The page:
Much has been pontificated on exactly who could have carried out such an attack. Former Federal Regulatory Commission Chairman John Wellinghoff stated he believed the attacks were a "terrorist act" even though the FBI has said to various media outlets they don't see any evidence of that now. As an investigator and a former military police officer, I can tell you when law enforcement says they "don't see any evidence supporting that", that does exclude any suspicions they might have. My preliminary guesstimate is the FBI has some idea as to who the perpetrators are especially given the investigation is several months old and we're approaching a year since the attacks occurred.

I have heard from various sources this was the work of animal rights groups or environmentalist, given the target selection and court convictions of members of those groups in attacks against similar targets despite the methodology being completely different from the Bay-area attacks. For the record, I completely disagree with this supposition, as it eliminates several other groups who are just as capable and have just as much stake in pulling off this kind of attack. As a matter of fact, I find it odd those who suspect environmentalist/animal rights connections would ignore the attackers would choose a methodology using firearms which goes against one of the strongest weapons going for them - the lack of human casualties and kinetic attacks which harm human beings. Think about what I'm saying here for a second. Why would you bring a gun to an op where you could be discovered by law enforcement if the weapon isn't going to be useful as a defensive weapon against them? Also, any of these groups would have to account for the damage done to their public image if discovered with sniper rifles. It certainly makes it easy for their opponents to call them "enemies of the state".

What I surmise, rather amateurishly, is the perpetrators brought guns to do the damage and possibly, engage responding law enforcement. Thankfully, the latter never occurred I suspect because the suspects believed they had done enough damage. I am also of the opinion this was a dress rehearsal for a larger scale attack. Many groups do a dry-run before a major attack to test how the target and responders react. We see this all the time with bomb threats called in weeks before an attack. No suspicious device is found at first as the subjects observe reactions. They then rework the plan and decide whether to order another test. I know this because this is how I was taught to plan operations in the military and I suspect whoever is behind these attacks was taught the same lessons.

So why the power plants and why sniper attacks? Quite simply, because the security industry and our government partners have been discussing this since 2002. We've consistently asked that critical infrastructure beef up its security. Additionally, a report was done by the National Academy of Science describing the probability for success of a sniper attack against transformers. One could use the CARVER matrix to determine this is perhaps the more likely of any probable attack against critical infrastructure nodes. This is partially because of the ease of access to the target, lack of security at the target, its criticality (it is vital to the target's mission), and its recoverability.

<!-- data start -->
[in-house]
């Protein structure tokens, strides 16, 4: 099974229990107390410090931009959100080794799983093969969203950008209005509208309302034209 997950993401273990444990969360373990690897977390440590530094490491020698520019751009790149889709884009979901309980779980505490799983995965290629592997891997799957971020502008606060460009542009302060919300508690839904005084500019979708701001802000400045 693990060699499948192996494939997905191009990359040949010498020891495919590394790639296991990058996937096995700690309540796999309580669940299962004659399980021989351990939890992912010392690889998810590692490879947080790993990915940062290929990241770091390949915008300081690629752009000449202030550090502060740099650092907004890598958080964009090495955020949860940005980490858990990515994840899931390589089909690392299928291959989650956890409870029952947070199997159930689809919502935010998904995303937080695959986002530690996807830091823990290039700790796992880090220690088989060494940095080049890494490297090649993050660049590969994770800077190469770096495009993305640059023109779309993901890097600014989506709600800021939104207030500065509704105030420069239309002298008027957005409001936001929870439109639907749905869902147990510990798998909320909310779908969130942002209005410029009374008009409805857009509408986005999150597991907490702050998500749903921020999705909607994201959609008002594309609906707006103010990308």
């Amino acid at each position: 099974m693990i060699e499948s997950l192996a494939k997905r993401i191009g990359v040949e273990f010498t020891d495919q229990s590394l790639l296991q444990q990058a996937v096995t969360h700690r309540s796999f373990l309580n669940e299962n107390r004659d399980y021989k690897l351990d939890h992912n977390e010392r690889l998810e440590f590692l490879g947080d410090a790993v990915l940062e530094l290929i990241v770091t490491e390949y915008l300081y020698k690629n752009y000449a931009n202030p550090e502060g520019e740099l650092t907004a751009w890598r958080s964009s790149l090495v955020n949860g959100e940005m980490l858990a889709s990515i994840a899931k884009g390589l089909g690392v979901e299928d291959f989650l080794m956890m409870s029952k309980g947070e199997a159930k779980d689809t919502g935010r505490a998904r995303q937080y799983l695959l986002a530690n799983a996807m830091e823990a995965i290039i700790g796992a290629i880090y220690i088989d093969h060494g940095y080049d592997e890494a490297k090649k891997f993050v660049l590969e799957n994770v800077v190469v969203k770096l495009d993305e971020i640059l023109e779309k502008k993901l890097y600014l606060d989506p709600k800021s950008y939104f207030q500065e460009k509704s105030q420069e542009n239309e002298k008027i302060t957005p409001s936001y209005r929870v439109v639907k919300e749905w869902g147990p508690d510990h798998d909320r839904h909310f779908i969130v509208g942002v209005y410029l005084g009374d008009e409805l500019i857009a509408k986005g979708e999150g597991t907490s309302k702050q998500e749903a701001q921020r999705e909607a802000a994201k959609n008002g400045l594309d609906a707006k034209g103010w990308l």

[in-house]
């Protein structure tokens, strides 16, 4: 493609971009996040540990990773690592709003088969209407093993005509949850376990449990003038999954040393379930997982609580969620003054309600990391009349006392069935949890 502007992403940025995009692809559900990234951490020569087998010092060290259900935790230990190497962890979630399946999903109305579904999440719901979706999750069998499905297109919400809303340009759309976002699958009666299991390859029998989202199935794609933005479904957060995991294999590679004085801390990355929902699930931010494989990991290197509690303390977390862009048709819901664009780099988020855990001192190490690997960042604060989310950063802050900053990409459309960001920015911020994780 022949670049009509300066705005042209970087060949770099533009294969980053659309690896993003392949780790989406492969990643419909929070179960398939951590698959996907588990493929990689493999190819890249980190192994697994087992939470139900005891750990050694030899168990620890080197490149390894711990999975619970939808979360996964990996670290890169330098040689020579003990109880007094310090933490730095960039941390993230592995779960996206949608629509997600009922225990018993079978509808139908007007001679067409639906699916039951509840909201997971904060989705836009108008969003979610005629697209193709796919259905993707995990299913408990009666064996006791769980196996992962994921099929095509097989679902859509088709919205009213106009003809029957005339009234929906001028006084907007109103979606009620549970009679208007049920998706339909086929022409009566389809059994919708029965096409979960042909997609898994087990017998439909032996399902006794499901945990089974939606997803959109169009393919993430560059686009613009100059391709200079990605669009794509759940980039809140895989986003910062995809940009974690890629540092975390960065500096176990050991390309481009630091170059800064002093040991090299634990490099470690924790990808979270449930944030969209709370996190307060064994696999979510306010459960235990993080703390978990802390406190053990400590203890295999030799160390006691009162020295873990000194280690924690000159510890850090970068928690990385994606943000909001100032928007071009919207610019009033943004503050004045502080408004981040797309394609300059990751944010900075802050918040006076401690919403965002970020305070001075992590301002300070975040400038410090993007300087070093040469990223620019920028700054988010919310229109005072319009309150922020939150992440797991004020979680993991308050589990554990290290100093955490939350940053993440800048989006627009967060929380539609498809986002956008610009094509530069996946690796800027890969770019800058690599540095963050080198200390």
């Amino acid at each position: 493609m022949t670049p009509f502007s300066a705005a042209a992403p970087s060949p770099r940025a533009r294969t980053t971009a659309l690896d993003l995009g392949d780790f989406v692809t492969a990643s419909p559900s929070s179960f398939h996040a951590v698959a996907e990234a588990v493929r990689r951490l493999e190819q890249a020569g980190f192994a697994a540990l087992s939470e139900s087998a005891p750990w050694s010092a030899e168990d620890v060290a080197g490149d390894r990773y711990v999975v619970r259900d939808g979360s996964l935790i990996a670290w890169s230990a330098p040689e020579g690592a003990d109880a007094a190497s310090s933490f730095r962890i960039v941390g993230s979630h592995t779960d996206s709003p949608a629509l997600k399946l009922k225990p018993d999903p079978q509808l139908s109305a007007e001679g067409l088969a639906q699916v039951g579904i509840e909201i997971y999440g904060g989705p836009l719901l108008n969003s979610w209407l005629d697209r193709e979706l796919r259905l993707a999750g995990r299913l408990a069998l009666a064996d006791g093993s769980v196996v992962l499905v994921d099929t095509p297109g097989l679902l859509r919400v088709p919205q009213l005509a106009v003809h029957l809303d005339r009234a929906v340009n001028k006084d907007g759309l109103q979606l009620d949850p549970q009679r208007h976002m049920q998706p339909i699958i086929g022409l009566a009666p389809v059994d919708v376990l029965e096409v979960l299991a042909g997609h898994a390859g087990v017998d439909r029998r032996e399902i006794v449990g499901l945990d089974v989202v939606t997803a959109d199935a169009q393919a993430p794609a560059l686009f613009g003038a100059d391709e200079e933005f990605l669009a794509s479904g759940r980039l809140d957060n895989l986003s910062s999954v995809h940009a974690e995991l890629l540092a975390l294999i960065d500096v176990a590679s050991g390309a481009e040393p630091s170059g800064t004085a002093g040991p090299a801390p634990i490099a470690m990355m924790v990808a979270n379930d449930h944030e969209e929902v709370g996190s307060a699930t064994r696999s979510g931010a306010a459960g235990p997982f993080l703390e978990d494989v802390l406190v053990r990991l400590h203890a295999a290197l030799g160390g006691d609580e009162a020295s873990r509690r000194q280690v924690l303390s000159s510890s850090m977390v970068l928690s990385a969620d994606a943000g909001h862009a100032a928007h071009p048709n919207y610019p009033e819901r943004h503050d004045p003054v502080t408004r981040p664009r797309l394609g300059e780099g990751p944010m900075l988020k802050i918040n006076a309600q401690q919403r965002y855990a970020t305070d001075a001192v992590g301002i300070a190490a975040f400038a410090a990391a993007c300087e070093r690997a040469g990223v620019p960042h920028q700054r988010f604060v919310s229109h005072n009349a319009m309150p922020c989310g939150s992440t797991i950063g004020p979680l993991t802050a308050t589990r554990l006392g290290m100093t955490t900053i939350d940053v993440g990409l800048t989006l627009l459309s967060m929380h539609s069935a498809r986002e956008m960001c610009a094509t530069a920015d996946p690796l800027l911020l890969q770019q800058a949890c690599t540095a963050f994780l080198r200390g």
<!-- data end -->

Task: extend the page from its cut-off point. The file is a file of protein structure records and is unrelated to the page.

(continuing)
My summation is the attackers didn't have much experience as a group with kinetic attacks and may have used this attack as a means to demonstrate some proof of concept. Whether there will be more attacks is still unknown. Given the hype surrounding this one, they may try again.

Here's what I propose power companies can do to protect their substations:
  • Add 10 foot fencing around the perimeter of substations, ensure fence is encased in concrete at the bottom to prevent digging under the fence, and configure the barbed wire in a Y configuration.
  • Have a roving armed security unit patrol actively in the area of transformers and substations conducting periodic but random security checks of the area. Have a randomizer pick the days and times of these attacks on a daily basis. Never keep the same schedule.
  • Consider feeding the substation's closed circuit television feed into your state's emergency management agency or fusion cell incident management consoles.
  • Emplace barriers throughout the avenues of approach to disrupt potential vehicle traffic to the substation. 
  • Consider placing armoured steel on the transformers and other critical areas.
  • Consider using seismographic security sensors and magnetic sensors along various vantage points.
  • Conduct a foot patrol in the area as a part of your random checks I mentioned earlier. 
  • Conduct a red team exercise yearly on your facilities to ensure personnel and security operators understand and implement sound practices to secure your assets in an attack.
As a caveat to the recommendation above, I fully realize this is not a fully comprehensive plan. The idea is to demonstrate how the power companies can implement various measures which are relatively less-complicated than might be assumed. If you have other recommendations, please post them below. I'd like to hear from folks from all over the industry.